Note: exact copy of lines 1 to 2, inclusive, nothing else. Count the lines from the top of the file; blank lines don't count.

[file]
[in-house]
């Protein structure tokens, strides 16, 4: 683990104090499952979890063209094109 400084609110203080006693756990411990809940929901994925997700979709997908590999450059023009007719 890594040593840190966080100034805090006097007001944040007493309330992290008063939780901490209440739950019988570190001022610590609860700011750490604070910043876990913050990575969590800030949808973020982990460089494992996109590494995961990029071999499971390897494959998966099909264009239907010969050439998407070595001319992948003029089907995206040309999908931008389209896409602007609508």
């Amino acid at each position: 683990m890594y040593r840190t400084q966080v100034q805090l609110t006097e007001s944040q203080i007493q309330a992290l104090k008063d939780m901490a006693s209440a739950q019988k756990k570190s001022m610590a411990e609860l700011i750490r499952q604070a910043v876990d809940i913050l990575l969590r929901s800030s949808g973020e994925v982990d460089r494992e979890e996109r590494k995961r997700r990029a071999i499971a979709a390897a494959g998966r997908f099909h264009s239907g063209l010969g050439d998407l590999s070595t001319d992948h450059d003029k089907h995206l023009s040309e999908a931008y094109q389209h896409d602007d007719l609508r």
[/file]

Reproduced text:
[in-house]
């Protein structure tokens, strides 16, 4: 683990104090499952979890063209094109 400084609110203080006693756990411990809940929901994925997700979709997908590999450059023009007719 890594040593840190966080100034805090006097007001944040007493309330992290008063939780901490209440739950019988570190001022610590609860700011750490604070910043876990913050990575969590800030949808973020982990460089494992996109590494995961990029071999499971390897494959998966099909264009239907010969050439998407070595001319992948003029089907995206040309999908931008389209896409602007609508």